Pacific Atmospheric River Does Little to Alleviate California Drought

A plume of tropical moisture known as an "atmospheric river" streaming across the Pacific Ocean will bring some much-needed rain to parts of the West Coast tonight and tomorrow, but will do little to satiate the exceptional drought that California has experienced for the last few years.

This afternoon's water vapor imagery of the Eastern Pacific shows the atmospheric river stretching from the tropics to the western United States.

Pacific Atmospheric River Does Little to Alleviate California Drought

[Image via U.S. Naval Research Laboratory]

A strong low pressure system sitting off the coast of the Pacific Northwest is to blame (or to thank) for the incoming precipitation as it interacts with this atmospheric river of moisture. The storm will be a prime example of the saying "too much of a good thing," as areas from British Columbia in Canada southward through Oregon are at risk for flash flooding and mudslides as up to 10 inches of rain could fall in some spots over the next week. Below is the 7-day rainfall forecast from the NWS Weather Prediction Center, showing expected precipitation in inches.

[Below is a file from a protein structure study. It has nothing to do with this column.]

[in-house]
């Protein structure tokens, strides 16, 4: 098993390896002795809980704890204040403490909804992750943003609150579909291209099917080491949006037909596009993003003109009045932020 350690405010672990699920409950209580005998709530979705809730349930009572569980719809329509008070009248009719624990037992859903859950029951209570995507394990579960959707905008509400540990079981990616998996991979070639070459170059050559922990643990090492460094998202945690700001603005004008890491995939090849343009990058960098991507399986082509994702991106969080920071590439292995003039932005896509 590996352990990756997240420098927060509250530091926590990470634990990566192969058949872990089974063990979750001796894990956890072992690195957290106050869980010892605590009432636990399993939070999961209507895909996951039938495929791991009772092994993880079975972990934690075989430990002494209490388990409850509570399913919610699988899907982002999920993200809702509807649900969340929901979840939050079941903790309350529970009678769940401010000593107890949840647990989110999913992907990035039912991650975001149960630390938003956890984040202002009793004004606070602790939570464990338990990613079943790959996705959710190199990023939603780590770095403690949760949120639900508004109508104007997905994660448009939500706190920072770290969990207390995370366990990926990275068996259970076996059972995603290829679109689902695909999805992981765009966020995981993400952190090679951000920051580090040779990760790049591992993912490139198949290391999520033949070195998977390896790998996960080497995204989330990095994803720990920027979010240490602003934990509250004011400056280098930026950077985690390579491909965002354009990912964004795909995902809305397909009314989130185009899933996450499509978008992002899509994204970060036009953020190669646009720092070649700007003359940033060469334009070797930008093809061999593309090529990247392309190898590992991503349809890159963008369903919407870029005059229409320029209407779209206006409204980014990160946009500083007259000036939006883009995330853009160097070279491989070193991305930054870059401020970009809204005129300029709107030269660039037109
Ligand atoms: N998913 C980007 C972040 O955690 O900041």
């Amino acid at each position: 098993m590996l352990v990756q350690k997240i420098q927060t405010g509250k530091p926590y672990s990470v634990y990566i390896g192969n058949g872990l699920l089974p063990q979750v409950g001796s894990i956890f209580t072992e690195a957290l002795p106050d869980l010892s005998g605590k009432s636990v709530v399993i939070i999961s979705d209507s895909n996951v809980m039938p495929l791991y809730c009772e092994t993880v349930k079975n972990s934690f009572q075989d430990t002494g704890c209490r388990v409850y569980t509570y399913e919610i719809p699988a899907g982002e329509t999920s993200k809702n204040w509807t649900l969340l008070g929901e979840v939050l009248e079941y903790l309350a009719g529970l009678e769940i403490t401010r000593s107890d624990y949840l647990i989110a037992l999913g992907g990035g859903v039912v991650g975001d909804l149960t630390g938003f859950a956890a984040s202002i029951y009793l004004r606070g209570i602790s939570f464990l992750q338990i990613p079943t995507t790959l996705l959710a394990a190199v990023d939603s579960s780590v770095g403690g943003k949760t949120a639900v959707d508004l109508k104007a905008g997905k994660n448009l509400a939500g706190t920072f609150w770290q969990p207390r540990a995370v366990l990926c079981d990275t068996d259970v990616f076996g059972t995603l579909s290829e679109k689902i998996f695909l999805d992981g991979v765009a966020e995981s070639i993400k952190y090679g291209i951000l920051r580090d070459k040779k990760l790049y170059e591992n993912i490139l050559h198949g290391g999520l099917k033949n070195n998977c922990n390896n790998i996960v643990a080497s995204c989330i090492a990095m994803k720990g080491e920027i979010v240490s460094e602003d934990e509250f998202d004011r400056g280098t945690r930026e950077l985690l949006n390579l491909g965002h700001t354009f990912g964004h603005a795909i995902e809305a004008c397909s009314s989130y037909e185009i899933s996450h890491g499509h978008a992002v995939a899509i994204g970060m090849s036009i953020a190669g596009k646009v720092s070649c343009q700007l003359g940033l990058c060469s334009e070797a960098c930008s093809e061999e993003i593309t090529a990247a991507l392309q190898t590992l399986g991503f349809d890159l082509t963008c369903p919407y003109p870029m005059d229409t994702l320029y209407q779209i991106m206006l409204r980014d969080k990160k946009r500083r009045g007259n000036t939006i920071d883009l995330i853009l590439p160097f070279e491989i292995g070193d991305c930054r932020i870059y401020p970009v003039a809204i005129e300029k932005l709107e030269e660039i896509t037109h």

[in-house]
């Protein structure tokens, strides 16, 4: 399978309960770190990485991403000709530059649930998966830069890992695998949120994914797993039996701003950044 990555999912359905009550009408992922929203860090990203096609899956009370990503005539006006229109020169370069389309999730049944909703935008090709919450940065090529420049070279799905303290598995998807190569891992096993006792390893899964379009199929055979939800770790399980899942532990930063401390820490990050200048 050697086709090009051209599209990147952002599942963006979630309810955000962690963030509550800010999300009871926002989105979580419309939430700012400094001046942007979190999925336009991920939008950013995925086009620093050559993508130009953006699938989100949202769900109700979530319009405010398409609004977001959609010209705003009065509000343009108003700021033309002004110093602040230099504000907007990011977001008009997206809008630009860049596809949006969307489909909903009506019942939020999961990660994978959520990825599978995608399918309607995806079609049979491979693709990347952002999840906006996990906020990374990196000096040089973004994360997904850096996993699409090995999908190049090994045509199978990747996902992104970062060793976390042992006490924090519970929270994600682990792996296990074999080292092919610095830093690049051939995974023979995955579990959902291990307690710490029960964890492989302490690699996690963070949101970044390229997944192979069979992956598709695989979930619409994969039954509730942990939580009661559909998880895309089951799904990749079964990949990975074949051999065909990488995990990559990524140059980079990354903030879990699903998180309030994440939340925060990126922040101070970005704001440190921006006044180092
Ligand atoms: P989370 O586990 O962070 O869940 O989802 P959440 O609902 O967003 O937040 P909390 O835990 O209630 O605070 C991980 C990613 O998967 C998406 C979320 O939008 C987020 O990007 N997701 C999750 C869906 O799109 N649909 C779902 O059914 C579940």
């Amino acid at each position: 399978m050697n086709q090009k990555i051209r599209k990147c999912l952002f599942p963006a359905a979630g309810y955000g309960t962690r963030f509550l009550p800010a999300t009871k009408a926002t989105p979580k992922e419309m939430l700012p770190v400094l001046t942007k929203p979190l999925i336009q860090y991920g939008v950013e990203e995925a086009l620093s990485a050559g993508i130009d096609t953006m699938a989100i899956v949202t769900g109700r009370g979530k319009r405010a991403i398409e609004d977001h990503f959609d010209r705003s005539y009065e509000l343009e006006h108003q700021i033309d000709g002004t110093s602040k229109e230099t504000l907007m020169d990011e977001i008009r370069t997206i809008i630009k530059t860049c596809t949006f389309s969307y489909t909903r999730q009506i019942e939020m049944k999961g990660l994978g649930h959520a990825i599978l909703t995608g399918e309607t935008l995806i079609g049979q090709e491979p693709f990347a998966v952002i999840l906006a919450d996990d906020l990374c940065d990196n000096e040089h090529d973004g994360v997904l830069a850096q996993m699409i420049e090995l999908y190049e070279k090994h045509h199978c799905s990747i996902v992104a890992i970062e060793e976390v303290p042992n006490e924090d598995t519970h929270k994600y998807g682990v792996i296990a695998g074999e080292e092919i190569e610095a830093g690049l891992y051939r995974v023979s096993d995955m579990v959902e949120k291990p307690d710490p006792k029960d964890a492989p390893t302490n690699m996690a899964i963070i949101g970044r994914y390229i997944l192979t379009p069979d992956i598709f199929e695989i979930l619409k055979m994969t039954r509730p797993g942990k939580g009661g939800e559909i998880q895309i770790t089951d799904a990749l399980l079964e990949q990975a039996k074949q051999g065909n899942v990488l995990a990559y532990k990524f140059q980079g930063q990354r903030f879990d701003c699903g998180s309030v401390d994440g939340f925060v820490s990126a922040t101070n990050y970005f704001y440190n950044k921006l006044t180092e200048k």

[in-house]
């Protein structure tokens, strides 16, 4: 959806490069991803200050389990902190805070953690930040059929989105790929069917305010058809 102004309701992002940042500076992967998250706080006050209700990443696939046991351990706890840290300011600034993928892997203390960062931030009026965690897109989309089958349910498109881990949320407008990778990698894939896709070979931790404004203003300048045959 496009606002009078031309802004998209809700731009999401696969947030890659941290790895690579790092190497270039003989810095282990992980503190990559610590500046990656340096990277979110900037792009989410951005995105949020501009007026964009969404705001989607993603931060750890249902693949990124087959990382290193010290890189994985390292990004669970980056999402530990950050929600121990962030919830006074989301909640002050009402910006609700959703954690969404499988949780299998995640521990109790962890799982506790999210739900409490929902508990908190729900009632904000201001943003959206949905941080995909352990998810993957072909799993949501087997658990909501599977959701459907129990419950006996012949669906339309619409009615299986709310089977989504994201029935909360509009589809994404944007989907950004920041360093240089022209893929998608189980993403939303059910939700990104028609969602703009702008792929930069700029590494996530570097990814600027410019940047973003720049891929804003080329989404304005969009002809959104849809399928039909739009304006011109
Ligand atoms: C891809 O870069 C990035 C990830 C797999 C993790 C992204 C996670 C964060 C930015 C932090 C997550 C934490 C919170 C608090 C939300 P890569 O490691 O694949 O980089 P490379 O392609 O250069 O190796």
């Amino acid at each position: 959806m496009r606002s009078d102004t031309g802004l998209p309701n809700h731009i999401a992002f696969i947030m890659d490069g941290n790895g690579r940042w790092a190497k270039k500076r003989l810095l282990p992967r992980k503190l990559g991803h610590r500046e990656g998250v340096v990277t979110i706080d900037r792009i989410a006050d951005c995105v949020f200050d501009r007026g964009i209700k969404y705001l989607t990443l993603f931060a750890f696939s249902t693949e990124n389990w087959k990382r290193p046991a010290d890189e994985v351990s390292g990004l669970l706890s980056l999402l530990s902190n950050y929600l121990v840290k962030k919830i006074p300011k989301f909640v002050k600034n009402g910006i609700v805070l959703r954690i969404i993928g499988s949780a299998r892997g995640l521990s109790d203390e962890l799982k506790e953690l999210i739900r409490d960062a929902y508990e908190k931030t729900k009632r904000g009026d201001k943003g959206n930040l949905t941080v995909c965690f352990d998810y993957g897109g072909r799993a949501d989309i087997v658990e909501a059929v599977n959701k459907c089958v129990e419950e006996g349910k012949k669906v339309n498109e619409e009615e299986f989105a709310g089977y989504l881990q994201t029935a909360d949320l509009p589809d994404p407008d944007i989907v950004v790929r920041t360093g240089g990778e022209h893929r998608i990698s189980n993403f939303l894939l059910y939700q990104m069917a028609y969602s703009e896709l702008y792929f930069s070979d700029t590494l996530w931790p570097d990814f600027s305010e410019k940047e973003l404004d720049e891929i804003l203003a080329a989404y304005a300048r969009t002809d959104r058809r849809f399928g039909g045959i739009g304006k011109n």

Pacific Atmospheric River Does Little to Alleviate California Drought

[Image via NWS Weather Prediction Center]

While the rain and snow will help relieve some of the "abnormally dry" to "moderate drought" conditions in Washington and Oregon as indicated by the U.S. Drought Monitor, the scant rainfall expected over most of California won't make a dent in the exceptional drought the state is experiencing.

Pacific Atmospheric River Does Little to Alleviate California Drought

According to the National Weather Service, an overwhelming majority of the state of California has received less than 50% of its normal annual rainfall between March 2013 and now.

[Image at top of post via AP; image to the left via U.S. Regional Drought Monitor]